EMPLOYERS are already voting with their feet as far as the ‘no jab, no job’ controversy is concerned, a leading Midlands employment expert is warning.
Helena Morrissey, director and head of employment and HR law at Thursfields Solicitors, said there was a risk that the legal position on whether employers could insist employees are vaccinated was likely to lag behind by as much as two years, given delays in the judicial system.
“On the face of it, insisting your staff have the jab, or refusing to employ applicants who won’t be vaccinated, is potentially discriminatory,” she said.
“But equally, employers have a duty of care to all their staff, their customers and their suppliers. There may be certain situations in which insistence on having the jab can be fully justified. The reason for refusal will also be a factor in considering whether refusal is reasonable or not.
“For this dilemma to be resolved, we may have to wait 18 months to two years until it has been tested in an employment tribunal – and we are seeing this length of delay in cases reaching tribunal exacerbated by the pandemic,” she said.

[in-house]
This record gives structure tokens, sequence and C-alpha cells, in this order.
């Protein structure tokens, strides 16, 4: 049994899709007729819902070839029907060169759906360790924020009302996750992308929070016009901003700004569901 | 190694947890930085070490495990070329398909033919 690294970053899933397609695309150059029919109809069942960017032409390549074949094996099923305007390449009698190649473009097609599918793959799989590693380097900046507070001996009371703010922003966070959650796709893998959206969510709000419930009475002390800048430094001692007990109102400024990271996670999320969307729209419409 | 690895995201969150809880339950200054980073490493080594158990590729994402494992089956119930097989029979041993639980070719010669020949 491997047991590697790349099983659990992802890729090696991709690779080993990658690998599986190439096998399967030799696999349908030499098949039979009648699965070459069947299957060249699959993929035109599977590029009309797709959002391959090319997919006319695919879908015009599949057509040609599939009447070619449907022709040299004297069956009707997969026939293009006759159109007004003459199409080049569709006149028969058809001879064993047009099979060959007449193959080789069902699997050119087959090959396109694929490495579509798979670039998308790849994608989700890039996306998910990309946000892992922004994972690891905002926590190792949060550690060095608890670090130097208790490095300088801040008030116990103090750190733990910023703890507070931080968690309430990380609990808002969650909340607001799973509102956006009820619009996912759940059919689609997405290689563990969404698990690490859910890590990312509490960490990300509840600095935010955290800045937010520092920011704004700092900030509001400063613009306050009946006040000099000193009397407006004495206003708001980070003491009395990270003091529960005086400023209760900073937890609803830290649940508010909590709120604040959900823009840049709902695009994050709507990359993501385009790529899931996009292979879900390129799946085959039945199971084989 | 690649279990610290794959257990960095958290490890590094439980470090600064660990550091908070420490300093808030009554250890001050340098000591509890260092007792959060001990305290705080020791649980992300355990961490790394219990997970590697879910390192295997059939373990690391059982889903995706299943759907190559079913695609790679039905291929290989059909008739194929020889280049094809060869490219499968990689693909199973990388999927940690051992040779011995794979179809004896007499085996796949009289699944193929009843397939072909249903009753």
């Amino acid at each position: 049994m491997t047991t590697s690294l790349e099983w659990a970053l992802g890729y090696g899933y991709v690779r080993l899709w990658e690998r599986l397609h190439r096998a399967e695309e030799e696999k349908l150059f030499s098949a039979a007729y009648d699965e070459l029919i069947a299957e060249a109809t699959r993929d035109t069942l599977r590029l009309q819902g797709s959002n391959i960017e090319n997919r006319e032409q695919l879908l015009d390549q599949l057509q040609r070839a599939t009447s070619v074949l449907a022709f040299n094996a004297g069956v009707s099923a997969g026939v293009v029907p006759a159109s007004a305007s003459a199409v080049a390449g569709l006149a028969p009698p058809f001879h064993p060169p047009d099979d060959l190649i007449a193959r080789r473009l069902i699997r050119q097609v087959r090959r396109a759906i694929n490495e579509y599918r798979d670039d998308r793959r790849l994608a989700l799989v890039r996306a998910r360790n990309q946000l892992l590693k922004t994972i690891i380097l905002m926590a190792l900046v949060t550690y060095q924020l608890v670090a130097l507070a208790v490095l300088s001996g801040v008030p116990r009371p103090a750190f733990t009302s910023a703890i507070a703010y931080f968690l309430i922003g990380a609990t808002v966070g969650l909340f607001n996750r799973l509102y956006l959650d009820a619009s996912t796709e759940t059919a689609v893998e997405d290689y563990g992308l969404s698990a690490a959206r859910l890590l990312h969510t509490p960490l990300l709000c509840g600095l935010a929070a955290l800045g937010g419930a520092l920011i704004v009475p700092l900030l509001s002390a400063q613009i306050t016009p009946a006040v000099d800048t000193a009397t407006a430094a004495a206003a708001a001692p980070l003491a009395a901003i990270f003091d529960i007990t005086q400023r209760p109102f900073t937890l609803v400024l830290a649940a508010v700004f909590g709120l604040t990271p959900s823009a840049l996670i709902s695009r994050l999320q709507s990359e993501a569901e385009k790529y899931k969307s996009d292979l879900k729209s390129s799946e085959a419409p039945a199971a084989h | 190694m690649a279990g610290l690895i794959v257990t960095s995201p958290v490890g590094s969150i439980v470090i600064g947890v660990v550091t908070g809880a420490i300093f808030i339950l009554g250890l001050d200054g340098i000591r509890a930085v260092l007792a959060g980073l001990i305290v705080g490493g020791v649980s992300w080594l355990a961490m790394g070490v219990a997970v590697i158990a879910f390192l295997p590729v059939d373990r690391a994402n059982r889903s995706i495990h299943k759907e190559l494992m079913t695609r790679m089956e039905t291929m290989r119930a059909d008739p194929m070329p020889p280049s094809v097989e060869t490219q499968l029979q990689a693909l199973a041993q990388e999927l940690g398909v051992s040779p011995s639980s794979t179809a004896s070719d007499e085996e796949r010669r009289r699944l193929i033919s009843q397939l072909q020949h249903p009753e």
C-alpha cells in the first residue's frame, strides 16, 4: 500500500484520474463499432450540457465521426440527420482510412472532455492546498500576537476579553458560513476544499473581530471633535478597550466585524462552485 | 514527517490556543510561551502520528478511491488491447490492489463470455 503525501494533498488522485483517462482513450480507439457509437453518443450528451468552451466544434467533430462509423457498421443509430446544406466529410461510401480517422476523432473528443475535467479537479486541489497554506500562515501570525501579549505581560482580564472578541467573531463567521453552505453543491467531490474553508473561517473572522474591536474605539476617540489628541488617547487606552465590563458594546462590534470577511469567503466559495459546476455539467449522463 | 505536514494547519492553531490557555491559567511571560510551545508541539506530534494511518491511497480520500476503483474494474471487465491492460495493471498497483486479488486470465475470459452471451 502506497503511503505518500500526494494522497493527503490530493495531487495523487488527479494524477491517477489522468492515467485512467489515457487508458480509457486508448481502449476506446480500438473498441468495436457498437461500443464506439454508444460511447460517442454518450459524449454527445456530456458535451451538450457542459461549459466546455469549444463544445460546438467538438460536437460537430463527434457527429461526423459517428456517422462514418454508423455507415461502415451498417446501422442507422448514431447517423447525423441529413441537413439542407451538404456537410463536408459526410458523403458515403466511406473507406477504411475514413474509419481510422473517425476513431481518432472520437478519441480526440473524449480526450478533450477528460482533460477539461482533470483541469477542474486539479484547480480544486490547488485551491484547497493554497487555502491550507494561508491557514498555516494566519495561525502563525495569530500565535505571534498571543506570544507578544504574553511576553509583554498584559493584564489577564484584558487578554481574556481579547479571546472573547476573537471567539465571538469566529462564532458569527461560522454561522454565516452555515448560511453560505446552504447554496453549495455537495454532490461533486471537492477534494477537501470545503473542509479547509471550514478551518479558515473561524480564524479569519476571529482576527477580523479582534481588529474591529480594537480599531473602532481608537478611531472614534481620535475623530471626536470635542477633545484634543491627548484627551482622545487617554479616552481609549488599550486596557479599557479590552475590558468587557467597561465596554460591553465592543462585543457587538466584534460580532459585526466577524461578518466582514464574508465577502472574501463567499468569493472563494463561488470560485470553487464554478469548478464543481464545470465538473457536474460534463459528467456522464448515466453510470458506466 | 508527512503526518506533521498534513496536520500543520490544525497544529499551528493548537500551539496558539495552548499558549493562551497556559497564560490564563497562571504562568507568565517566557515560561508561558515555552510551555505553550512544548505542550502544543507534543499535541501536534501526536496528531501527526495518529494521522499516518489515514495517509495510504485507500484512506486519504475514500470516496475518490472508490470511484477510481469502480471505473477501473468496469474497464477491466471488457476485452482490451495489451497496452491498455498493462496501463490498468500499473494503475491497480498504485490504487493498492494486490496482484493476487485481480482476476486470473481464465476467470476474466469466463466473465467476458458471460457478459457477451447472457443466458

Justice Secretary Robert Buckland has cautioned against employers insisting that existing staff must have the jab, but said that, if it were written into their contracts, it could be possible to make it a condition of employment for new staff that they are vaccinated before they can start work.
One company, Barchester Healthcare, has already stated on its website: “With regards to our staff, we are doing all we can to reassure and encourage those who are a little more reticent to have the vaccination, and we are also ensuring that all new staff must have the vaccination (if they medically can) before starting work looking after our vulnerable residents and patients who are in our care.”